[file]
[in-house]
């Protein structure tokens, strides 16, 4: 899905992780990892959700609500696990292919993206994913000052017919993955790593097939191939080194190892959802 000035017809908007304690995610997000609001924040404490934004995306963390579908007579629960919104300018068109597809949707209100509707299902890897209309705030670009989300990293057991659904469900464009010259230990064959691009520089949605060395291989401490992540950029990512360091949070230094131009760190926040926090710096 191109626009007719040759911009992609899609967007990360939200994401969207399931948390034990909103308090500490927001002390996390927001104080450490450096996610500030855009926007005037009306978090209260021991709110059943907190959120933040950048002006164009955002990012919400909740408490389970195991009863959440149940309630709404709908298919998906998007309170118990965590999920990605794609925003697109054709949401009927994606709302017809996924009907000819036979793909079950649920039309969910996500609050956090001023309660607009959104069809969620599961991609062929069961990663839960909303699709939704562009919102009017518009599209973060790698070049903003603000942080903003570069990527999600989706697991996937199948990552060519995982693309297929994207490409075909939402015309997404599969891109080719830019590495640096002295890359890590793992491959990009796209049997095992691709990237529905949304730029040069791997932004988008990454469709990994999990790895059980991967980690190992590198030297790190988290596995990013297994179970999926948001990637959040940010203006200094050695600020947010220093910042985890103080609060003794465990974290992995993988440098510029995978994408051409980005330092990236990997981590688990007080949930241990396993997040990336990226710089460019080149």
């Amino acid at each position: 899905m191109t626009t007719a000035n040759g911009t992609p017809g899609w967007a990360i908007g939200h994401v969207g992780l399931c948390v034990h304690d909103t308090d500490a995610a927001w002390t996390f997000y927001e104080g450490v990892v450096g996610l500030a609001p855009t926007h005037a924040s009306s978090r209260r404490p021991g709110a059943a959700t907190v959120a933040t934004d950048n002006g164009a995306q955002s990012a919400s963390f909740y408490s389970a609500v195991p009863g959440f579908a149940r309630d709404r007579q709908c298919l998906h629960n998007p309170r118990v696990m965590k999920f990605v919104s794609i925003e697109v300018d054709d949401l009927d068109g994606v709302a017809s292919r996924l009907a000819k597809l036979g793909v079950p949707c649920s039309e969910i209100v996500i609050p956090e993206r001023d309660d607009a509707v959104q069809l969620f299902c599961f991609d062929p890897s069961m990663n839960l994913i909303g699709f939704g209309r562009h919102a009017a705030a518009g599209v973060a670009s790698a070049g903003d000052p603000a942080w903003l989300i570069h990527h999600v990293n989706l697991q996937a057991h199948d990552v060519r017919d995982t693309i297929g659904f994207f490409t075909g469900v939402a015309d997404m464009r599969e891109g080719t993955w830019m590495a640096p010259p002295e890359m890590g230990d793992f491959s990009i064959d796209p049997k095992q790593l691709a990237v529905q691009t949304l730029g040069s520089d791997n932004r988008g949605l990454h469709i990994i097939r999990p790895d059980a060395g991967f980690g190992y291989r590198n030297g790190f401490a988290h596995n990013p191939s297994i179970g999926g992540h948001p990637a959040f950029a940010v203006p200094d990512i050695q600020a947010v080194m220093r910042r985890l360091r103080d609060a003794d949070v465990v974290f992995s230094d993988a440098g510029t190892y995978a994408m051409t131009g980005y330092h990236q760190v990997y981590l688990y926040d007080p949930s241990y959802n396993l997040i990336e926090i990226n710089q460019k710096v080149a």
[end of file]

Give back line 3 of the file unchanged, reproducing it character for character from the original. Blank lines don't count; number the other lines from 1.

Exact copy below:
């Amino acid at each position: 899905m191109t626009t007719a000035n040759g911009t992609p017809g899609w967007a990360i908007g939200h994401v969207g992780l399931c948390v034990h304690d909103t308090d500490a995610a927001w002390t996390f997000y927001e104080g450490v990892v450096g996610l500030a609001p855009t926007h005037a924040s009306s978090r209260r404490p021991g709110a059943a959700t907190v959120a933040t934004d950048n002006g164009a995306q955002s990012a919400s963390f909740y408490s389970a609500v195991p009863g959440f579908a149940r309630d709404r007579q709908c298919l998906h629960n998007p309170r118990v696990m965590k999920f990605v919104s794609i925003e697109v300018d054709d949401l009927d068109g994606v709302a017809s292919r996924l009907a000819k597809l036979g793909v079950p949707c649920s039309e969910i209100v996500i609050p956090e993206r001023d309660d607009a509707v959104q069809l969620f299902c599961f991609d062929p890897s069961m990663n839960l994913i909303g699709f939704g209309r562009h919102a009017a705030a518009g599209v973060a670009s790698a070049g903003d000052p603000a942080w903003l989300i570069h990527h999600v990293n989706l697991q996937a057991h199948d990552v060519r017919d995982t693309i297929g659904f994207f490409t075909g469900v939402a015309d997404m464009r599969e891109g080719t993955w830019m590495a640096p010259p002295e890359m890590g230990d793992f491959s990009i064959d796209p049997k095992q790593l691709a990237v529905q691009t949304l730029g040069s520089d791997n932004r988008g949605l990454h469709i990994i097939r999990p790895d059980a060395g991967f980690g190992y291989r590198n030297g790190f401490a988290h596995n990013p191939s297994i179970g999926g992540h948001p990637a959040f950029a940010v203006p200094d990512i050695q600020a947010v080194m220093r910042r985890l360091r103080d609060a003794d949070v465990v974290f992995s230094d993988a440098g510029t190892y995978a994408m051409t131009g980005y330092h990236q760190v990997y981590l688990y926040d007080p949930s241990y959802n396993l997040i990336e926090i990226n710089q460019k710096v080149a």